Genealogy services not similar to services to trace living relatives
In Intellectual Reserve Inc v Sintes (CIV 2007-404-2610, December 13 2007), the High Court has dismissed an appeal from the decision of the assistant commissioner of trademarks in relation to a stylized version of the words 'family search'.
Intellectual Reserve Inc is a not-for-profit corporation based in the United States which licenses the right to use the trademark FAMILYSEARCH in New Zealand and elsewhere to the Church of Jesus Christ Latter-Day Saints. Intellectual Reserve owns:
- registrations in New Zealand for stylized and word versions of FAMILYSEARCH for genealogical services, among other things;
- word mark registrations for FAMILYSEARCH for training, educational and cultural activities relating to genealogical research; and
- stylized representations for wholesale and distribution of various media containing information and advice on ancestry, family history and genealogy, among other things.
Intellectual Reserve opposed an application by an individual, Robert Sintes, for the registration of a stylized version of the words 'family search' in Class 45 of the Nice Classification for services for locating birth parents and adopted children.
The assistant commissioner compared only the stylized versions of each party's marks and found that the marks were not similar.
In comparing the services, the assistant commissioner held that Sintes's services help to find living family members, birth parents or adopted children, whereas Intellectual Reserve's services concerned genealogy. The assistant commissioner also found that the markets overlapped because a person might be looking for both dead and living family members. However, she did not make a separate ruling on whether Sintes's mark covered the same or similar services, perhaps because having ruled that the marks were not similar, there was no need to make any finding as to the similarity of the services. The assistant commissioner thus dismissed the opposition. Intellectual Reserve appealed.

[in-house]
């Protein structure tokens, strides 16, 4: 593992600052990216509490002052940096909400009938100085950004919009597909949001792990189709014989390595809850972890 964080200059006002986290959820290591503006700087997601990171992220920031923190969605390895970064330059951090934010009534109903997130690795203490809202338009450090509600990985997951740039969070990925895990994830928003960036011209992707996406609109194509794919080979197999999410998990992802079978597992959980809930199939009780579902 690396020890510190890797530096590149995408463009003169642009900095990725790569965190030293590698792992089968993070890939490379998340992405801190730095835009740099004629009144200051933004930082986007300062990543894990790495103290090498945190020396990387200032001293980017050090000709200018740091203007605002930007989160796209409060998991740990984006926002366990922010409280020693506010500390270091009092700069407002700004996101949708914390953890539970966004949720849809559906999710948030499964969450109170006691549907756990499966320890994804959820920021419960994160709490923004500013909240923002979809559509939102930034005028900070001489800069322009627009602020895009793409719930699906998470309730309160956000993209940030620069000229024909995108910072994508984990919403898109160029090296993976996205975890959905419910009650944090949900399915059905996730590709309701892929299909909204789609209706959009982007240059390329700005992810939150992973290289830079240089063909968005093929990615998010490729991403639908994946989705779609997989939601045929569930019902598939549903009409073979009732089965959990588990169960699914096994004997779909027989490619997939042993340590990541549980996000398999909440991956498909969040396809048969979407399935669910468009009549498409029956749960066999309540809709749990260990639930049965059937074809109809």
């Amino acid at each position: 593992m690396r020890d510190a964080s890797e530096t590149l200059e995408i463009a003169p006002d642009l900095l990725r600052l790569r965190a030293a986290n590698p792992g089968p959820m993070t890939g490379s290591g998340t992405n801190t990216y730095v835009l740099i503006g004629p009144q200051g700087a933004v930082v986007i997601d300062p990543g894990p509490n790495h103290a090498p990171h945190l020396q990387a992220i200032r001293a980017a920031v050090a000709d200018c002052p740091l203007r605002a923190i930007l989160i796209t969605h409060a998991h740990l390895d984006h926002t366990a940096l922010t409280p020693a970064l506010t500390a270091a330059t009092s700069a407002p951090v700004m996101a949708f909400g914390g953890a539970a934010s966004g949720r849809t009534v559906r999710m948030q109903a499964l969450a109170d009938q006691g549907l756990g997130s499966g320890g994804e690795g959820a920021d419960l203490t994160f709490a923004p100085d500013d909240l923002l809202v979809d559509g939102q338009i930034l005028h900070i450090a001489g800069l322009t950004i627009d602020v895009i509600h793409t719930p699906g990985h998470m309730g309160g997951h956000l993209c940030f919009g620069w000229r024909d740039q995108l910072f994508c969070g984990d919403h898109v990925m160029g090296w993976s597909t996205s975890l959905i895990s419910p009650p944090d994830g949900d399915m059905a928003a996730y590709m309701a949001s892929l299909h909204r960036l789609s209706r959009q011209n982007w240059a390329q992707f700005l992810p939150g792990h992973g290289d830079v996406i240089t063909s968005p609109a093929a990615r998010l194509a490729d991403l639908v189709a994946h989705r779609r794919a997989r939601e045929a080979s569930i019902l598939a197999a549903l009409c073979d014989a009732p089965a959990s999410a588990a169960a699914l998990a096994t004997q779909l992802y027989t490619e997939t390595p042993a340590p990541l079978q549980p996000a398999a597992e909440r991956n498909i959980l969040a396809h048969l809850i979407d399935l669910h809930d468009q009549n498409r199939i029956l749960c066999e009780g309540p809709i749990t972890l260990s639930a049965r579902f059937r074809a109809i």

The High Court considered that the marks were similar. Turning to the services, the court found that there was only a superficial similarity between the services offered in that they relate to genealogy. Intellectual Reserve's services offer the tools for a person to research his or her own family genealogy, while Sintes's services help to research and trace lost family members. The judge concluded that the services were not similar and, as such, confusion or deception between the marks was unlikely.
Therefore, the court dismissed the appeal and ordered the registration of Sintes's mark.
Kate Duckworth, Baldwins, Wellington
Copyright © Law Business ResearchCompany Number: 03281866 VAT: GB 160 7529 10